Jump to Navigation

Child Custody Archives

Determining the best interests of the child in Arizona

Many parents in Arizona have dealt with child custody issues. These can arise any time parents get divorced and have minor children or in situations where the parents were never married to each other. Child custody decisions can be very difficult and emotional for the parents. Many times each parent wants to have a meaningful relationship with their children and wants as much time as possible with them. Ultimately the decision is not based on what the parents want though and is instead based on the best interests of the children.

Link found between divorce and social network use

Marriage and divorce are both common events in Arizona. Divorce generally occurs when one or both spouses become unhappy with the other. The reasons why a person may become unhappy can vary quite a bit. Sometimes one spouse cheats on the other, sometimes there are alcohol or drug problems, domestic abuse or just because people change over time and no longer feel in love. Whatever the reason, there are a number of issues that must be resolved during the divorce from child custody to asset division.

Couple ends custody battle after one child disappeared years ago

Many people in Arizona get divorced with children or have a child with a person they are not married to at the time. In either situation the couple will have to determine who will have custody of the child. Child custody determinations can be very difficult especially when both parents want what they believe is best for the child, but do not believe the other parent can provide it for them. In addition to the custody determination, parents also must decide on parenting time, which can raise a whole new set of issues.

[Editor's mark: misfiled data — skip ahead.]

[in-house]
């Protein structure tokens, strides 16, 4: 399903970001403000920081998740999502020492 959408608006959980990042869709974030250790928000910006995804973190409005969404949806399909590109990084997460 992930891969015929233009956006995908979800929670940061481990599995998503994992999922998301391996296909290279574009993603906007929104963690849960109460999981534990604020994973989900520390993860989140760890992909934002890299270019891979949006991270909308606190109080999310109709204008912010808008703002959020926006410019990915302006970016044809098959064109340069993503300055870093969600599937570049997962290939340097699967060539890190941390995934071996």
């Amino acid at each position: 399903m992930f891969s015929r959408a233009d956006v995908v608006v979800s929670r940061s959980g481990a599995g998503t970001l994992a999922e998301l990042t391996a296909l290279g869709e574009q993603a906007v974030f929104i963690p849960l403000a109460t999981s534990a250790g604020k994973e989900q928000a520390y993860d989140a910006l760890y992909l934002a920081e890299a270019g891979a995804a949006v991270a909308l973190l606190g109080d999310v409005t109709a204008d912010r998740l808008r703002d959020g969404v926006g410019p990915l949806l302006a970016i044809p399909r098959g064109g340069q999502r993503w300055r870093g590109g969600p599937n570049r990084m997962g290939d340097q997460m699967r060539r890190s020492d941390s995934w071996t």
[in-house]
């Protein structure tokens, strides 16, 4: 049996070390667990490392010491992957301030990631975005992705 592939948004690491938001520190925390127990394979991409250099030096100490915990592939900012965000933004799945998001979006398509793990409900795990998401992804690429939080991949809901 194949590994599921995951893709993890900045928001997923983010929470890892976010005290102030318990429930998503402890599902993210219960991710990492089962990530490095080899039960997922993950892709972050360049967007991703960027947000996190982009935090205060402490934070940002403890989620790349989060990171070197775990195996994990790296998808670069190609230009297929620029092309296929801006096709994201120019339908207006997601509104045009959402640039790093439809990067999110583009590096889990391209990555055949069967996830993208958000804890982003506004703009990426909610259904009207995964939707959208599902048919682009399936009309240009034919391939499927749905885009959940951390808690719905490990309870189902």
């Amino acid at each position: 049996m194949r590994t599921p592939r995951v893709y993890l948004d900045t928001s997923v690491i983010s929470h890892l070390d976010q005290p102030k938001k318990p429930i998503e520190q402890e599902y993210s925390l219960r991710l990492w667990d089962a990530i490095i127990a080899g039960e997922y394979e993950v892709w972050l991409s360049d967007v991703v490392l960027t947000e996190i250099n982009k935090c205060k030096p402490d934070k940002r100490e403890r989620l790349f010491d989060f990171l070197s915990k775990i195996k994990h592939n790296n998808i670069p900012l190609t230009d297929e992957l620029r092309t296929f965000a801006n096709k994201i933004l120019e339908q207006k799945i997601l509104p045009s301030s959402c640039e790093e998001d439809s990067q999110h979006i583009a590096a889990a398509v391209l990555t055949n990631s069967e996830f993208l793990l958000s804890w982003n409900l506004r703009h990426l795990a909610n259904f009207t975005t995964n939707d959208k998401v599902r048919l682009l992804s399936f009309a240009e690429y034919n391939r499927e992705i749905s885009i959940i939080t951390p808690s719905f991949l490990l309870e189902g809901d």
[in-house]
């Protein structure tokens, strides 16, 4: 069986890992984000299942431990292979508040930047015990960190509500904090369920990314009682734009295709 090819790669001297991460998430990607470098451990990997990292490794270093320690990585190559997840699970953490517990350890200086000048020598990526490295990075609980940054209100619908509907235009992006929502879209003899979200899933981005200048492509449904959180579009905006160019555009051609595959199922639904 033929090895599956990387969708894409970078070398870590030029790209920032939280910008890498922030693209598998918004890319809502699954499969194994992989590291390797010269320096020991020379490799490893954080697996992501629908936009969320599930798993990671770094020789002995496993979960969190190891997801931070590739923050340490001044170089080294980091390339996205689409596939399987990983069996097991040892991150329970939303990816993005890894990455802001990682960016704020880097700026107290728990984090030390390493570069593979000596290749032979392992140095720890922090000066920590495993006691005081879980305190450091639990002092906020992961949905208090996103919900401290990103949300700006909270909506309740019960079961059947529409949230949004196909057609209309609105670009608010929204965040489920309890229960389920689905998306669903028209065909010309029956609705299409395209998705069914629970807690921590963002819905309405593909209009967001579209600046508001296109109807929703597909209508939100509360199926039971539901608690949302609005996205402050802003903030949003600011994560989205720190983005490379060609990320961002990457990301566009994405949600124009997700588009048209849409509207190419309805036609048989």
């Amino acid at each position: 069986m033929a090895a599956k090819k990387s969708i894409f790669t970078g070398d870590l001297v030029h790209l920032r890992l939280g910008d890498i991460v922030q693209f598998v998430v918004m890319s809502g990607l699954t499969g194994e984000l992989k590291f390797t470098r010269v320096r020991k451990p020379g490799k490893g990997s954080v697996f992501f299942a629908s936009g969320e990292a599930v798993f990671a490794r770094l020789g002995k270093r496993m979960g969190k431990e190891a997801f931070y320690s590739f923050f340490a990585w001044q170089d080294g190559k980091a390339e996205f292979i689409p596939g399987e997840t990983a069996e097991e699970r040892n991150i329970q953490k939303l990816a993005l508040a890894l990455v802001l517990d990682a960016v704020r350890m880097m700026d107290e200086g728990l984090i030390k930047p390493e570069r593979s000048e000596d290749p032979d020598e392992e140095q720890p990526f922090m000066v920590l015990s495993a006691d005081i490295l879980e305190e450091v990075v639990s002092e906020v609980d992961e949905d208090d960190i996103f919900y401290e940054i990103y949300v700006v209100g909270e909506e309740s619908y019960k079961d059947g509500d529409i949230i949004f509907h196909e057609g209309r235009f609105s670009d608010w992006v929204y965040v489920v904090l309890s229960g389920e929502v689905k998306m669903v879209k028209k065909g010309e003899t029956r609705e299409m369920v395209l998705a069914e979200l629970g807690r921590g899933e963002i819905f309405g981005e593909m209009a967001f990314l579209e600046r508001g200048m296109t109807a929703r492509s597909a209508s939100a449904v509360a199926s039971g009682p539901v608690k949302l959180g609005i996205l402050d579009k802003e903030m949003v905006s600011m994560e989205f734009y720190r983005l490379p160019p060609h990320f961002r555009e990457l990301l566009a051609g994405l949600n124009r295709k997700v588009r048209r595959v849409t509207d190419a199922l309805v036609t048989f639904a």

Divorce may be tougher to get in the future

Arizona is a no-fault divorce state, like almost every other states in America. That means that in order to get divorced, a couple does not need to prove the other spouse did something wrong. They can get divorced simply because they are no longer happy together. This is true whether the couple has children or not. A no-fault divorce does not mean that the process of dividing assets or child custody will be easy, it only means that the divorce will eventually be granted, even if one spouse does not want the divorce.

Proposed legislation impacts parents' ability to move children

Many parents in Arizona have children with an ex-spouse. These parents most likely have a court order, which governs their relationship with their children. These orders generally state who is able to make the decisions regarding the children's education, religion, medical needs and other aspects of the children's lives. These orders also state which parent the children will reside with and where they can live or move with the children. The orders also govern when each parent will have the children -- known as parenting time. As many former spouses do not always see eye to eye on things, parenting time disputes can arise from time to time.

Physicist attempts to solve child custody problem through science